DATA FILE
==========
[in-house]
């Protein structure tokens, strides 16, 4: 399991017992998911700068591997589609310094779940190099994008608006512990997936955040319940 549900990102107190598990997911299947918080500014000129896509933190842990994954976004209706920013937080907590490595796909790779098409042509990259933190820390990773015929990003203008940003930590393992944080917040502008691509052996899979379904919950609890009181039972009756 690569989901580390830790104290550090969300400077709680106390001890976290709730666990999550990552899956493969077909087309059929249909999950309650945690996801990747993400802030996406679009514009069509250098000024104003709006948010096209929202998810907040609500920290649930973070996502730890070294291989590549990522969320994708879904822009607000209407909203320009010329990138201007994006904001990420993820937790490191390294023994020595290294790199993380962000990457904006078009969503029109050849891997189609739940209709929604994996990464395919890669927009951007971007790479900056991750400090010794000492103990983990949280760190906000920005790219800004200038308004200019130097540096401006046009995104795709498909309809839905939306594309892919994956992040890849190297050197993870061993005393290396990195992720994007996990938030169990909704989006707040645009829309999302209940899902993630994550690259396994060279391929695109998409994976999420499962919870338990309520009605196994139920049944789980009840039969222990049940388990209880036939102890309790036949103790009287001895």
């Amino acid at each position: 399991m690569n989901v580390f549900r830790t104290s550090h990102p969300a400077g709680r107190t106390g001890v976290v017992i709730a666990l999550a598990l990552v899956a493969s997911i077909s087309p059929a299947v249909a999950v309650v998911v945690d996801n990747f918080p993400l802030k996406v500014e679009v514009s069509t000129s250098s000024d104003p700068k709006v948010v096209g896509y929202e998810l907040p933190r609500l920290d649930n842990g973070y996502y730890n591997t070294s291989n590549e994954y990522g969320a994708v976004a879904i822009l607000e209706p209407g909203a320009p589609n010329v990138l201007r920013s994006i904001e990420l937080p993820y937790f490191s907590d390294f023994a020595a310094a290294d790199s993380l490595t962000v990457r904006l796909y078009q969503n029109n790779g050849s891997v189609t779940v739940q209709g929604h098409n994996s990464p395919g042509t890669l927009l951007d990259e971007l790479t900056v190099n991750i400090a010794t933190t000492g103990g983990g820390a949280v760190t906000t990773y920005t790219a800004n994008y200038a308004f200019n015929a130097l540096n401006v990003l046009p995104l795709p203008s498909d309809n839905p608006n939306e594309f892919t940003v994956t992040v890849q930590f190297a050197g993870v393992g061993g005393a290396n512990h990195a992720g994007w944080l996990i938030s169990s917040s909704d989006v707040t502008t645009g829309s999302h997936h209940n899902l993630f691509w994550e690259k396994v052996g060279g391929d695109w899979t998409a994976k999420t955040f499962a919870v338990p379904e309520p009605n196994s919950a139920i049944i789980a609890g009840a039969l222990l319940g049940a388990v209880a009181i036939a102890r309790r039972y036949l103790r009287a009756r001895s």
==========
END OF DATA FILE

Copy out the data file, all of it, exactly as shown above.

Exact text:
[in-house]
């Protein structure tokens, strides 16, 4: 399991017992998911700068591997589609310094779940190099994008608006512990997936955040319940 549900990102107190598990997911299947918080500014000129896509933190842990994954976004209706920013937080907590490595796909790779098409042509990259933190820390990773015929990003203008940003930590393992944080917040502008691509052996899979379904919950609890009181039972009756 690569989901580390830790104290550090969300400077709680106390001890976290709730666990999550990552899956493969077909087309059929249909999950309650945690996801990747993400802030996406679009514009069509250098000024104003709006948010096209929202998810907040609500920290649930973070996502730890070294291989590549990522969320994708879904822009607000209407909203320009010329990138201007994006904001990420993820937790490191390294023994020595290294790199993380962000990457904006078009969503029109050849891997189609739940209709929604994996990464395919890669927009951007971007790479900056991750400090010794000492103990983990949280760190906000920005790219800004200038308004200019130097540096401006046009995104795709498909309809839905939306594309892919994956992040890849190297050197993870061993005393290396990195992720994007996990938030169990909704989006707040645009829309999302209940899902993630994550690259396994060279391929695109998409994976999420499962919870338990309520009605196994139920049944789980009840039969222990049940388990209880036939102890309790036949103790009287001895």
């Amino acid at each position: 399991m690569n989901v580390f549900r830790t104290s550090h990102p969300a400077g709680r107190t106390g001890v976290v017992i709730a666990l999550a598990l990552v899956a493969s997911i077909s087309p059929a299947v249909a999950v309650v998911v945690d996801n990747f918080p993400l802030k996406v500014e679009v514009s069509t000129s250098s000024d104003p700068k709006v948010v096209g896509y929202e998810l907040p933190r609500l920290d649930n842990g973070y996502y730890n591997t070294s291989n590549e994954y990522g969320a994708v976004a879904i822009l607000e209706p209407g909203a320009p589609n010329v990138l201007r920013s994006i904001e990420l937080p993820y937790f490191s907590d390294f023994a020595a310094a290294d790199s993380l490595t962000v990457r904006l796909y078009q969503n029109n790779g050849s891997v189609t779940v739940q209709g929604h098409n994996s990464p395919g042509t890669l927009l951007d990259e971007l790479t900056v190099n991750i400090a010794t933190t000492g103990g983990g820390a949280v760190t906000t990773y920005t790219a800004n994008y200038a308004f200019n015929a130097l540096n401006v990003l046009p995104l795709p203008s498909d309809n839905p608006n939306e594309f892919t940003v994956t992040v890849q930590f190297a050197g993870v393992g061993g005393a290396n512990h990195a992720g994007w944080l996990i938030s169990s917040s909704d989006v707040t502008t645009g829309s999302h997936h209940n899902l993630f691509w994550e690259k396994v052996g060279g391929d695109w899979t998409a994976k999420t955040f499962a919870v338990p379904e309520p009605n196994s919950a139920i049944i789980a609890g009840a039969l222990l319940g049940a388990v209880a009181i036939a102890r309790r039972y036949l103790r009287a009756r001895s």